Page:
News

Opposing views on gay rights to meet, peacefully this time

by | May 24, 2013
police and sodoma banner May 17

A counter-demonstrator on May 17. (Interpressnews.)

TBILISI, DFWatch–The two opposing sides in Georgia’s gay rights debate are to hold demonstrations at the same spot in Tbilisi today. But Prime Minister Ivanishvili reassures the public that people will be able to express their views peacefully.

The first one is in support of the LGBT people who May 17 tried to hold a quiet 30 minute event near the old parliament to protest against homophobia, but were violently chased away by thousands of people encouraged by clerics from the Christian Orthodox Church.

The slogan of the protest 7 pm today at Deda Ena is ‘No to theocracy’, and organizers want to show their objection to not only what happened on May 17, but also the trend that has developed since, when many people have been beaten in the streets because they look different, even if they are not gay or involved in gay rights issues.

“On May 17 was the most aggressive and massive manifestation of religious fundamentalism in Georgia,” organizers write. “We demand to live in a state which is grounded on a constitution and where all are equal before the law. No to theocracy.”

The rally, which is supported by journalists, artists, actors, public figures and students, will include a photo exhibition in Deda Ena garden showing the violence of clerics and parishioners.

Video appeals featuring artists and well-known people have gone viral on the internet.

http://www.youtube.com/watch?v=g5BLg-N3_AU

http://www.youtube.com/watch?v=oK1cELdExHQ

http://www.youtube.com/watch?v=7khzVto3WZY

The other rally represents the other side of the debate, and is organized by National Front, which took part in the counter-rally against the gay rights activists on May 17.

It starts at 6 pm at the same place as the first rally is planned.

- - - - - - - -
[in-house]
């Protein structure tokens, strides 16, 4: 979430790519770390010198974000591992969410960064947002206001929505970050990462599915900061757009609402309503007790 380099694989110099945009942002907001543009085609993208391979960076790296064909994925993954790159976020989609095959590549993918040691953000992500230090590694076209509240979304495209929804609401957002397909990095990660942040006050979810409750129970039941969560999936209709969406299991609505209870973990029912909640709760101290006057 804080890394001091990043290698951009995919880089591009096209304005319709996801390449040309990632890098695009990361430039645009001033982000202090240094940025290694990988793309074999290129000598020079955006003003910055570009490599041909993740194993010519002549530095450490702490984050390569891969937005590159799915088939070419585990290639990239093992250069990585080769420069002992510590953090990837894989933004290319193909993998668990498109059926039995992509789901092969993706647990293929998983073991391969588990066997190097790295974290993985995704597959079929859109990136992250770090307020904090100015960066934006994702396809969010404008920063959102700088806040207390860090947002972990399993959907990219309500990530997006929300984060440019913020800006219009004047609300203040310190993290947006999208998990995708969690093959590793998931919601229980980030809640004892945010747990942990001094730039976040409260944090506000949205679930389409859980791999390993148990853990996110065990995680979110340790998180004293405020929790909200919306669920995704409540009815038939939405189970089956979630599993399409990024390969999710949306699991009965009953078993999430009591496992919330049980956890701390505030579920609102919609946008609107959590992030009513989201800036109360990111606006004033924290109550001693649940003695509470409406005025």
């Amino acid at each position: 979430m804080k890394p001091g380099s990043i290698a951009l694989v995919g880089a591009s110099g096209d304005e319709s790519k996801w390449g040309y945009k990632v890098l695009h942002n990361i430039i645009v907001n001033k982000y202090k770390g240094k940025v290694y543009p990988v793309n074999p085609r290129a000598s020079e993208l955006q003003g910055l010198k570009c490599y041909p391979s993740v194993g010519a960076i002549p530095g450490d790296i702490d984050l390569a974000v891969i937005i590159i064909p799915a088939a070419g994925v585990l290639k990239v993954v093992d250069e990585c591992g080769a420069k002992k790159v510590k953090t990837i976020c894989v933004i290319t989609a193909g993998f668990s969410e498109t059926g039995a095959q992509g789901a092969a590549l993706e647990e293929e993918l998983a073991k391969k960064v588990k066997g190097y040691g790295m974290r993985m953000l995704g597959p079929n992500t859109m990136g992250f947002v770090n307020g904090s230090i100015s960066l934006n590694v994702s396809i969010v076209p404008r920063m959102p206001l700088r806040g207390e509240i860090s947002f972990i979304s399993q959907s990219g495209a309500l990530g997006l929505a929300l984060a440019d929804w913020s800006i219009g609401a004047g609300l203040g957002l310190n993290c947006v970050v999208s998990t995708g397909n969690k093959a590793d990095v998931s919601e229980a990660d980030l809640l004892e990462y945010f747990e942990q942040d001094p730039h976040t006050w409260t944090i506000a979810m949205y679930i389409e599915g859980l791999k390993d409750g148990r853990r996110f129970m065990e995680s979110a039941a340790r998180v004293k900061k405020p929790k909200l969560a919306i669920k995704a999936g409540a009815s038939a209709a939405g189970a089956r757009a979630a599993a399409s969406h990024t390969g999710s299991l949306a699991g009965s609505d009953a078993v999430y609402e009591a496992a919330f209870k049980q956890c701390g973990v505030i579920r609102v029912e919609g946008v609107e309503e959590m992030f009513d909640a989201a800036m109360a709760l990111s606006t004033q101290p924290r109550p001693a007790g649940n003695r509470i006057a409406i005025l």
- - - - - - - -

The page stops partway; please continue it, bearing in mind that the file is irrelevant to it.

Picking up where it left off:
The National Front writes in a statement that the May 17 was a provocation and an attempt to impose unacceptable values on society; this is what caused a ‘strong reaction’ and resulted in what happened that day.

“With the help of grants from global economic clans, the pseudo-liberal wing tries to blame the May 17 events on Georgia’s Orthodox Church and clerics, which also contains elements of ideological violence against Georgian society,” the statement reads.

The National Front demands that the government introduces a new law which prohibits ‘propaganda’ for ‘LGBT values’.

Prime Minister Bidzina Ivanishvili on Friday told journalists he is sure today’s rallies will be conducted in peace. He said the Interior Ministry will take steps to ensure people’s safety.

“Yesterday, the Interior Minister told me about this and he is organizing security measures, and I think in this case everything will happen peacefully,” he said.

The prime minister said it that ‘unfortunately’ the police didn’t ideally defend the rights of minorities on May 17, even though it was the will of the new government for the rally to be peaceful and protect the rights of sexual minorities.

“The events of May 17 were shameful for our society,” he added.

On Saturday there is planned another rally at 3 pm at the Prosecutor’s Office to demand protection of the rule of law and once again protest against the violence.



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